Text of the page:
Alistair Darling’s pounded the Pound once again. The “supertax” on bank bonuses distracted the markets for a short time, until the pre-budget was fully digested. The gloomy picture drawn in the report sent the Pound down across the board, a day before the rate decision.
Alistair Darling, the Chancellor of the Exchequer in Britain (or treasury minister if you wish), went to parliament to present the annual budget for 2010. The big news was the news “supertax” on bank bonuses – a 50% taxation on bonuses above 25,000 pounds.
This announcement addresses public anger about the huge bonuses taken by bank managers. The public rage continues also across the Atlantic, where senior American bankers take home a lot of bonus money while their institution begs for taxpayers money.
While this announcement easily caught the ears of the press, and is interesting, this super tax isn’t that important for forex traders.
Darling on the British economy and debt
Darling also addressed the whole economy. The first headline was that the growth forecast for 2010 would remain 1-1.5%. No change means no news, right? This was followed by a forecast for 2011 – 3.75% growth rate. Wonderful! But Darling may be out of office by then. Elections are due in Britain next year, and he may need to search for another job, even if the Labor Party forms the next government.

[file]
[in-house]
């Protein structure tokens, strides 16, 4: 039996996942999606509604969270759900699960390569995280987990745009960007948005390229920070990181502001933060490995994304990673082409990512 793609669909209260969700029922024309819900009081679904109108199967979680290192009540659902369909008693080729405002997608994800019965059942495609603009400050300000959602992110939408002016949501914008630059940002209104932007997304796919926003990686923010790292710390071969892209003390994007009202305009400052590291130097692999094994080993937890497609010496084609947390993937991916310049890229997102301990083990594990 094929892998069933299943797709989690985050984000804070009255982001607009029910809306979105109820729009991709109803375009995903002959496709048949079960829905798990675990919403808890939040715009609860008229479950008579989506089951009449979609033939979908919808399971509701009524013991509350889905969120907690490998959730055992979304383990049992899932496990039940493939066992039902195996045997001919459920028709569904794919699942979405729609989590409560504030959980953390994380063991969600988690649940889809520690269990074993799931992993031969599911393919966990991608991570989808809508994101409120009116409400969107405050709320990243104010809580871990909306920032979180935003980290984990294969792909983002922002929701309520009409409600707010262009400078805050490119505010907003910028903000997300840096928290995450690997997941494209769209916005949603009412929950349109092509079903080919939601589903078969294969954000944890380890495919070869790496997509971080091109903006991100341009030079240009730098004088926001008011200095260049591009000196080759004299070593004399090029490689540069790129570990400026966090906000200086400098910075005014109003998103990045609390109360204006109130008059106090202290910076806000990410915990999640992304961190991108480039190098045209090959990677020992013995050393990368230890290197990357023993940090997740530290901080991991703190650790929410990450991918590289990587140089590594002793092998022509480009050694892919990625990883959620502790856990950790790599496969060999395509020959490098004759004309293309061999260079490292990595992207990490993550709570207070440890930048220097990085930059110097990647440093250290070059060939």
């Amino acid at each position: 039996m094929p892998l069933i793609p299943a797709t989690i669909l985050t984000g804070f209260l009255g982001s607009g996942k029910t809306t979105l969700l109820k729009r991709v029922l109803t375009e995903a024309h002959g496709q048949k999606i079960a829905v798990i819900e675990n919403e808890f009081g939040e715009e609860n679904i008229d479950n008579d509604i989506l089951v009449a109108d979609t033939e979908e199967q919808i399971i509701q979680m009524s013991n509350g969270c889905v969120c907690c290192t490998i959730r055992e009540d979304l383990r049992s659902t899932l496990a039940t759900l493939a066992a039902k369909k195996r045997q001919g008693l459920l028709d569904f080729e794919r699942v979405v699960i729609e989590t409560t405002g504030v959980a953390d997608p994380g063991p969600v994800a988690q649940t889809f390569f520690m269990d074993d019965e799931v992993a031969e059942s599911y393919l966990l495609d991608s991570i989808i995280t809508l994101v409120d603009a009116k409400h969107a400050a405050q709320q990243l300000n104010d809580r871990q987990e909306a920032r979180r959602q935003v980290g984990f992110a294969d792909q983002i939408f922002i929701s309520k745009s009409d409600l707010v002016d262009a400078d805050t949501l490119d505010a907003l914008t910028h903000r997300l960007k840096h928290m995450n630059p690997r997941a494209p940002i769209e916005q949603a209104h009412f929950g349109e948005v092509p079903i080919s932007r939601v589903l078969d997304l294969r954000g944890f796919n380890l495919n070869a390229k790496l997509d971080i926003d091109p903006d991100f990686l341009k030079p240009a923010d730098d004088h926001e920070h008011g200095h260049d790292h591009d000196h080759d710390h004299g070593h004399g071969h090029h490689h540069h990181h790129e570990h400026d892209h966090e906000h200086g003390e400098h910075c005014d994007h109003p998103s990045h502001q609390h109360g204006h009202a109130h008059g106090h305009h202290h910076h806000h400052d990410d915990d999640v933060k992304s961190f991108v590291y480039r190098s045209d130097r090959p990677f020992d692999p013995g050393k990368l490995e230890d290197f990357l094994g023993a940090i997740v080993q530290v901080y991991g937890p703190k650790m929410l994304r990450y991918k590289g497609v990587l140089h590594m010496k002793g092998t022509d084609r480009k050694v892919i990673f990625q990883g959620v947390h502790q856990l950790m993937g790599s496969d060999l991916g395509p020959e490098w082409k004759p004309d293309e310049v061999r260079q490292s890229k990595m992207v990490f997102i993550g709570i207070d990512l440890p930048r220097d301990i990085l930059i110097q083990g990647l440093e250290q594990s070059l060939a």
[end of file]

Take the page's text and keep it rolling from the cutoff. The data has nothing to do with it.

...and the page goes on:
The news is in the near future: Darling downgraded the forecast for 2009, which is about to end – a contraction of 4.75% is the new forecast, replacing the 3.75% forecast. This was one weight on the Pound.
The second weight on the Pound is the budget. He didn’t address the growing deficit problem. It’s hard to do that on an election year. The market expected him to address this issue and spend less. More spending means a devalued British Pound.
Market Reaction – Pound is pounded, but slowly
GBP/USD fell from 1.6350 to a 1.6223 at the time of writing. It took some time for this move happen, about three hours. Below 1.6260, the next support line for cable is at 1.6110.
GBP/JPY fell from 144 to 1.42.50. GBP/CHF fell from 1.6775 to 1.6634. EUR/GBP rose from 0.9010 to 0.9085. This is especially notable since the Euro also has it’s own troubles: Greece and Spain are both suffering.
Tomorrow, the focus moves to Mervyn King, governor of the BoE. More about the rate decision and a deeper technical analysis can be found in the British Pound forecast.
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